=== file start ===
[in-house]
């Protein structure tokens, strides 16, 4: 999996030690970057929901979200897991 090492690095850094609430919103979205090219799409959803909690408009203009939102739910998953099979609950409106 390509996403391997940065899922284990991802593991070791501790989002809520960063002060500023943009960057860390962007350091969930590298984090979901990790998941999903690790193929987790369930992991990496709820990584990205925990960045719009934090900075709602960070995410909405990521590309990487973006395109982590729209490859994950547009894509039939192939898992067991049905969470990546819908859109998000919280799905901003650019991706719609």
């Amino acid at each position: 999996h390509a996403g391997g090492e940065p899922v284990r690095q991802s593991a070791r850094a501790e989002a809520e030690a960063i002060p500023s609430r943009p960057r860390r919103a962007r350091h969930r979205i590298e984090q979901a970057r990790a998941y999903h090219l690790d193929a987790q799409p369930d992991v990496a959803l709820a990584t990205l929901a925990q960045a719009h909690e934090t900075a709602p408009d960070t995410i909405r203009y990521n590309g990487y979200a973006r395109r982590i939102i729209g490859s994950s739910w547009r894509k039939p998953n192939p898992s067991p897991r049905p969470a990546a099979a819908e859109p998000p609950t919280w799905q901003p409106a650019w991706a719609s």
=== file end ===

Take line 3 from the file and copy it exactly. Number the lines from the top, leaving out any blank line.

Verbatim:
């Amino acid at each position: 999996h390509a996403g391997g090492e940065p899922v284990r690095q991802s593991a070791r850094a501790e989002a809520e030690a960063i002060p500023s609430r943009p960057r860390r919103a962007r350091h969930r979205i590298e984090q979901a970057r990790a998941y999903h090219l690790d193929a987790q799409p369930d992991v990496a959803l709820a990584t990205l929901a925990q960045a719009h909690e934090t900075a709602p408009d960070t995410i909405r203009y990521n590309g990487y979200a973006r395109r982590i939102i729209g490859s994950s739910w547009r894509k039939p998953n192939p898992s067991p897991r049905p969470a990546a099979a819908e859109p998000p609950t919280w799905q901003p409106a650019w991706a719609s």